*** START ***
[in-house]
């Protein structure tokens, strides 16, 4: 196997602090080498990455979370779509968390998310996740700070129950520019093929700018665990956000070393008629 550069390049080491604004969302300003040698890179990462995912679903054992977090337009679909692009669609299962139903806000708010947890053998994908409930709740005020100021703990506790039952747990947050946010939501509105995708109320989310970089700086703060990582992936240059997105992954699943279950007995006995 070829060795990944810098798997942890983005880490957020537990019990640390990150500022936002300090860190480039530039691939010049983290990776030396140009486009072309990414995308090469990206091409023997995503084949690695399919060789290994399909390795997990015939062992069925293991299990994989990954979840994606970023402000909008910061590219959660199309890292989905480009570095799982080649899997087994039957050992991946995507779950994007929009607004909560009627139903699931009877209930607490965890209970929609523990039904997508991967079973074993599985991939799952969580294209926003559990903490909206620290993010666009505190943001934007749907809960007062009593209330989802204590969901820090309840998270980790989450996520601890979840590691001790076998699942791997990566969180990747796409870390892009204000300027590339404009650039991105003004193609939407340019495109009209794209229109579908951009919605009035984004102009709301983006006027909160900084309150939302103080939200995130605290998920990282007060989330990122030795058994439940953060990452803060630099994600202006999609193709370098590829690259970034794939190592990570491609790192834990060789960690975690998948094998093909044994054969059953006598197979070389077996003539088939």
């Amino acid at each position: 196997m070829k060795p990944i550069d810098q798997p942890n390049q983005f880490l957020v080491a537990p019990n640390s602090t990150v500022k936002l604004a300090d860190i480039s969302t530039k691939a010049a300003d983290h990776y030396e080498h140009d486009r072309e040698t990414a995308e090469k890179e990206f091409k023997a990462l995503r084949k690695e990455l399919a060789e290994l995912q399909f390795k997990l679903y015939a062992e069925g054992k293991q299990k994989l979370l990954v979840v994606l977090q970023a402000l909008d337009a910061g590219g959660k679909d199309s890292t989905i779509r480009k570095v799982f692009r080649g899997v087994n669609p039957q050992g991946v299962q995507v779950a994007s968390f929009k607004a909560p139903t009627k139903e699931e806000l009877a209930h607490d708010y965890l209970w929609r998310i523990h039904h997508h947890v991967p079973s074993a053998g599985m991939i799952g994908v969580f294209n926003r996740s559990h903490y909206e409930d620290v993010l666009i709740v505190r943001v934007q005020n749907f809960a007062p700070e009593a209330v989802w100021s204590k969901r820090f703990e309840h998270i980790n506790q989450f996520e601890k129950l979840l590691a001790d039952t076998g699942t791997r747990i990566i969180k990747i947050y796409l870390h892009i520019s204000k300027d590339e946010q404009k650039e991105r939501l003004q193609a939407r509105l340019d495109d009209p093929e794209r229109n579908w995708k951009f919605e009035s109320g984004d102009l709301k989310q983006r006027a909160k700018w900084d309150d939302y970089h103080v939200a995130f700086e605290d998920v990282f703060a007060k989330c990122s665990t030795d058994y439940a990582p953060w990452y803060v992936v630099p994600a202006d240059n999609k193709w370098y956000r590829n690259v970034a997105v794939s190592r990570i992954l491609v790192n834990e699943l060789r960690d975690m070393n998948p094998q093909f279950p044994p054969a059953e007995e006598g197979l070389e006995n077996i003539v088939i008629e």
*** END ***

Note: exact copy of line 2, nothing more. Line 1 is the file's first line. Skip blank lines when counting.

């Protein structure tokens, strides 16, 4: 196997602090080498990455979370779509968390998310996740700070129950520019093929700018665990956000070393008629 550069390049080491604004969302300003040698890179990462995912679903054992977090337009679909692009669609299962139903806000708010947890053998994908409930709740005020100021703990506790039952747990947050946010939501509105995708109320989310970089700086703060990582992936240059997105992954699943279950007995006995 070829060795990944810098798997942890983005880490957020537990019990640390990150500022936002300090860190480039530039691939010049983290990776030396140009486009072309990414995308090469990206091409023997995503084949690695399919060789290994399909390795997990015939062992069925293991299990994989990954979840994606970023402000909008910061590219959660199309890292989905480009570095799982080649899997087994039957050992991946995507779950994007929009607004909560009627139903699931009877209930607490965890209970929609523990039904997508991967079973074993599985991939799952969580294209926003559990903490909206620290993010666009505190943001934007749907809960007062009593209330989802204590969901820090309840998270980790989450996520601890979840590691001790076998699942791997990566969180990747796409870390892009204000300027590339404009650039991105003004193609939407340019495109009209794209229109579908951009919605009035984004102009709301983006006027909160900084309150939302103080939200995130605290998920990282007060989330990122030795058994439940953060990452803060630099994600202006999609193709370098590829690259970034794939190592990570491609790192834990060789960690975690998948094998093909044994054969059953006598197979070389077996003539088939």